‘Psychological Skill Use for Performance Enhancement and Wellbeing in Youth Sport: Perceptions of British Sport Psychologists’

Sam N. Thrower, Jamie Barker, Adam M. Bruton, Peter Coffee, Nicholas Dann, Jennifer Cumming, Chris Harwood, Karen Howells, Camilla Knight, Paul McCarthy, Stephen Mellalieu

Research output: Chapter in Book/Report/Conference proceedingConference contributionpeer-review


Objectives: The aim of the current study was to explore what can be learnt from sport psychologists practicing with young athletes in Great Britain. Specifically, the current study focused on: a) what are the most effective ways to assess and build working relationships with young athletes?. and b) what psychological skills and techniques are most effective/ineffective when working with young athletes?

Design: An Interpretive Descriptive (ID) design was used to generate important grounded knowledge that is relevant to applied practice contexts. Specifically, the goal of using ID as a research design was to create a sense-making structure for the eccentricities and variations that occur in the real world of sport psychology application.

Methods: The current study was conducted by a BPS DSEP working group and consisted of two phases: Firstly, group members participated in two focus groups (n = 6). Secondly, in-depth interviews were conducted with BASES or BPS accredited sport psychologists who had extensive knowledge and experience of working closely with young athletes during childhood, early-adolescence, and/or mid-to-late adolescence (n = 10). Audio recordings were transcribed professionally and analysed using reflexive thematic analysis.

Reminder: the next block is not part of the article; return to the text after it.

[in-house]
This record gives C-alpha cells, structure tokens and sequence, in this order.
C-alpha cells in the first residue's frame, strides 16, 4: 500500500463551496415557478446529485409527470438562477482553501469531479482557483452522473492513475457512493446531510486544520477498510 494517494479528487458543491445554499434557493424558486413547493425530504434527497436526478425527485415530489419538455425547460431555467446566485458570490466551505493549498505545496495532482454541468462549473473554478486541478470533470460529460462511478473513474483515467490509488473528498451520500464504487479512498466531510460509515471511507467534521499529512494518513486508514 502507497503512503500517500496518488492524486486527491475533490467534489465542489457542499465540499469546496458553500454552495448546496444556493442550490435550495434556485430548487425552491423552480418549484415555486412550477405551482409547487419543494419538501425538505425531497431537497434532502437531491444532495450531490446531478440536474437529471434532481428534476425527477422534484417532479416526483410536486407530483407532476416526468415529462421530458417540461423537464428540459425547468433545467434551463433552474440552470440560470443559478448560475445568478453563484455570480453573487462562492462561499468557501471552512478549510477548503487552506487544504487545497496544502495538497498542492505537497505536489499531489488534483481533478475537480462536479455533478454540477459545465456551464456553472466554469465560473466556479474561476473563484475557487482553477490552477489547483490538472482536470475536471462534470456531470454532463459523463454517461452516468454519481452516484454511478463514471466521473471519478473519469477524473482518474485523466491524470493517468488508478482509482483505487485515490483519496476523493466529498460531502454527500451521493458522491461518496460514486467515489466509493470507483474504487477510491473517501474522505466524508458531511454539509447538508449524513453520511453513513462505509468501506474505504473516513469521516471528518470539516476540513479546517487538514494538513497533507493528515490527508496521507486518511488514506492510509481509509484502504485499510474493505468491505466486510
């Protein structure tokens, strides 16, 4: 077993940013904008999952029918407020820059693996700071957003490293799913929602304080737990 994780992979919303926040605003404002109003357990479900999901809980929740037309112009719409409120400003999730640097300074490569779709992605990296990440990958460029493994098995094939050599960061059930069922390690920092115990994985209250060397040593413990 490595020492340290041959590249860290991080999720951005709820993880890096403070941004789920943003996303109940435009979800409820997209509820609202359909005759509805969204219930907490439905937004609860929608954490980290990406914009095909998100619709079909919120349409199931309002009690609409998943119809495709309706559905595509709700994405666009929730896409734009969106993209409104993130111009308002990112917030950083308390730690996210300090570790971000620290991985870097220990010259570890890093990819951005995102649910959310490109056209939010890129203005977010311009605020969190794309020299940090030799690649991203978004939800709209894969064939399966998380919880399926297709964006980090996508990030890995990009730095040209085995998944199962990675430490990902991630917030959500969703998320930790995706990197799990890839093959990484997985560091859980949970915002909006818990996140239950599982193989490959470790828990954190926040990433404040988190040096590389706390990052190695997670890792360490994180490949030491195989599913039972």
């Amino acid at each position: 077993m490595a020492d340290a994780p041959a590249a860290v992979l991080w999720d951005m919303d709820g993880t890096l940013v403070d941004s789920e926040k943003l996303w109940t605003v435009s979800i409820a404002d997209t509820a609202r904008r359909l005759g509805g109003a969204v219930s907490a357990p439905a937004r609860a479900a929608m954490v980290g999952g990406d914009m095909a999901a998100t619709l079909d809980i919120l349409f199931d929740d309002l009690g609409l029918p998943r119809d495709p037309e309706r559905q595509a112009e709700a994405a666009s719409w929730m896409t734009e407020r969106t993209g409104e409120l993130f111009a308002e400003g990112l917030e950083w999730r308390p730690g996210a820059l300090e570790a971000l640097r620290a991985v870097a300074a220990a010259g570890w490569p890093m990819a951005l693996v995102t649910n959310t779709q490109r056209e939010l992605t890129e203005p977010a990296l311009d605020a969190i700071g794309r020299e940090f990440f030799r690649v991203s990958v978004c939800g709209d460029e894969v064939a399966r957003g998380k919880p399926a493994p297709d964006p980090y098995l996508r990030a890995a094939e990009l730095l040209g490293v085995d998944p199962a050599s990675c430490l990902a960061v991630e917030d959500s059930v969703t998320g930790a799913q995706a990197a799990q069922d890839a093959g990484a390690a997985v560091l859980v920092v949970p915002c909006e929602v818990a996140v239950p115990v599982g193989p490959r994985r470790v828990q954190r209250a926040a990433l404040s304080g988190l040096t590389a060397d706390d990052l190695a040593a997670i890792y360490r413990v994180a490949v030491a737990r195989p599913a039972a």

Results: Four themes were generated from the analytical process: Guiding philosophy and eclectic approaches, connecting with and understanding young athletes, psychological skill adaptation and integration, and indirect interventions within the wider system.

Conclusions: The current study offers unique and detailed insights regarding the consultancy process when working with young athletes. Such insights are crucial for neophyte sport psychologists in order to promote evidence-based developmentally appropriate practice within this area.

Original languageEnglish
Title of host publicationBritish Psychological Society, Division of Sport & Exercise Psychology Annual Conference
Publication statusAccepted/In press - 15 Aug 2021

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